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November 26, 2021, 03:54:59 PM

Author Topic: Troubleshooting Crack-a-two-a Resistance Checks  (Read 1822 times)

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Offline dheffer

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Troubleshooting Crack-a-two-a Resistance Checks
« on: December 08, 2016, 05:00:36 AM »
Finished building my crack-a-two-a.  Going through and running resistance checks, I have one that is off.

Terminal 5 reads 4.3K ohms (vs. 2.2K).  Terminal 15, on the other side, correctly reads 2.2K.

I've tried re-soldering and checking where I can, but can't seem to see anything else to try.  Any helpful hints from the experts on what to focus on?

Offline Paul Birkeland

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Re: Troubleshooting Crack-a-two-a Resistance Checks
« Reply #1 on: December 08, 2016, 10:24:19 AM »
Both terminals 5 and 15 are wired to the headphone jack.  At the tip and the ring connections on the headphone jack, there's a 2.2K resistor to the sleeve (ground) connection on the headphone jack.   If the 2.2K resistor is there and properly soldered in, you'll get 2.2K to ground from 5 and 15.  If you have the resistors improperly connected (say you have a 2.2K resistor between tip and ring), then you could easily get 4.3K at one of the terminals (and a ton of signal bleed between channels). 

-PB
Paul "PB" Birkeland

Bottlehead Grunt & The Repro Man

Offline dheffer

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Re: Troubleshooting Crack-a-two-a Resistance Checks
« Reply #2 on: December 08, 2016, 01:05:26 PM »
Both terminals 5 and 15 are wired to the headphone jack.  At the tip and the ring connections on the headphone jack, there's a 2.2K resistor to the sleeve (ground) connection on the headphone jack.   If the 2.2K resistor is there and properly soldered in, you'll get 2.2K to ground from 5 and 15.  If you have the resistors improperly connected (say you have a 2.2K resistor between tip and ring), then you could easily get 4.3K at one of the terminals (and a ton of signal bleed between channels). 

-PB

Hey - thanks - that's exactly it.  I put the 2.2K between the tip and ring.  I was focused on everything upstream (from the cap backwards) and missed that.  Appreciate your help.  Time to head to radio shack!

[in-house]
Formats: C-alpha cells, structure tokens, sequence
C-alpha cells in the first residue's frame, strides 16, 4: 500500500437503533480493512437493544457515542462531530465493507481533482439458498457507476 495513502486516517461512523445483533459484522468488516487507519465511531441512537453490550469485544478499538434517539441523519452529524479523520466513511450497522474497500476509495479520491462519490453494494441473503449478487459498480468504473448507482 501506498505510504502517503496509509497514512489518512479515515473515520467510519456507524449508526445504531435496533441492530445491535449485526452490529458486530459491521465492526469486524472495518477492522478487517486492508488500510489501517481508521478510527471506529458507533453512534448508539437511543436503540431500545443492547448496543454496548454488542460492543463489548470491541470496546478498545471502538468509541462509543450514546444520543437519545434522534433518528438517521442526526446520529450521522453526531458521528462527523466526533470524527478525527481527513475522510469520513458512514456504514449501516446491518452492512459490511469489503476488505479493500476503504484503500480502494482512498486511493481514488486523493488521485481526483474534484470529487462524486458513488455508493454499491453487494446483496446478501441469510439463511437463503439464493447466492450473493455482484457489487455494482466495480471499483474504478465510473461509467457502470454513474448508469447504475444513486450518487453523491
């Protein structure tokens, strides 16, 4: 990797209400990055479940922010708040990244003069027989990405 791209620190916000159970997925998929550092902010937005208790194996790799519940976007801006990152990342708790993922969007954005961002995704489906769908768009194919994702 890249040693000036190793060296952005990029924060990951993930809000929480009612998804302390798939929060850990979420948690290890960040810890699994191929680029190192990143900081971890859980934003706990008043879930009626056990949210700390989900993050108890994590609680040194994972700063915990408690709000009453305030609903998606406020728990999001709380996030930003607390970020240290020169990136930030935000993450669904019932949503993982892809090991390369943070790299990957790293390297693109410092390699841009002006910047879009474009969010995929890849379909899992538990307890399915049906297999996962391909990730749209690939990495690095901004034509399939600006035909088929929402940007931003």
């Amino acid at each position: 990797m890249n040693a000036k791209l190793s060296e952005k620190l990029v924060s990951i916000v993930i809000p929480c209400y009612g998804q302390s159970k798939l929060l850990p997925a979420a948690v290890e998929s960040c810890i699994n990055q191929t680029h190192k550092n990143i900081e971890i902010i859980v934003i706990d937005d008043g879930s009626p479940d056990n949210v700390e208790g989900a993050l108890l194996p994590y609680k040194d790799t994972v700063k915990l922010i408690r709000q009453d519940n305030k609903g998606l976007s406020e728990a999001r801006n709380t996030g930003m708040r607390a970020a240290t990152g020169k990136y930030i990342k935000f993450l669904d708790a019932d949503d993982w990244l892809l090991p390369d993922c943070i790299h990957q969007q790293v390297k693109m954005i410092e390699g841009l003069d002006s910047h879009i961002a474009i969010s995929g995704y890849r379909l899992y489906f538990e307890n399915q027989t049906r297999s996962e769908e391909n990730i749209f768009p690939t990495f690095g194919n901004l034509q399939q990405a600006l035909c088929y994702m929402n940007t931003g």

Offline Paul Birkeland

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Re: Troubleshooting Crack-a-two-a Resistance Checks
« Reply #3 on: December 08, 2016, 01:31:48 PM »
If you need new resistors, anything between 1.2K and 2.5K is going to be fine.  Wattage is extremely unimportant here.
Paul "PB" Birkeland

Bottlehead Grunt & The Repro Man

Offline dheffer

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Re: Troubleshooting Crack-a-two-a Resistance Checks
« Reply #4 on: December 08, 2016, 02:38:36 PM »
Thanks - I was actually able to save the existing one.

Running through my voltages check, wanted to see if anyone had any advice on where to turn -

- All tubes illuminate
- LEDs on A side only of High Current boards are lit
         IA = 217V
         All others are 0V
- Low current board is unlit / no voltage
- "A" tube socket LEDs are unlit

Guessing it's wiring around the "A" tube socket (6088) rather than the high-current boards - only a guess though.  Any guesses as where to best focus on where the error might be?  That last tip really saved my butt  8)

Offline Paul Birkeland

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Re: Troubleshooting Crack-a-two-a Resistance Checks
« Reply #5 on: December 14, 2016, 02:39:12 PM »
Check the jumpers on the high current C4S boards.  If OA is 0V, then you may have a jumper that's grounding out the output voltage.  If you'd like a second set of eyes, feel free to post photos of your build and we may be able to spot the error.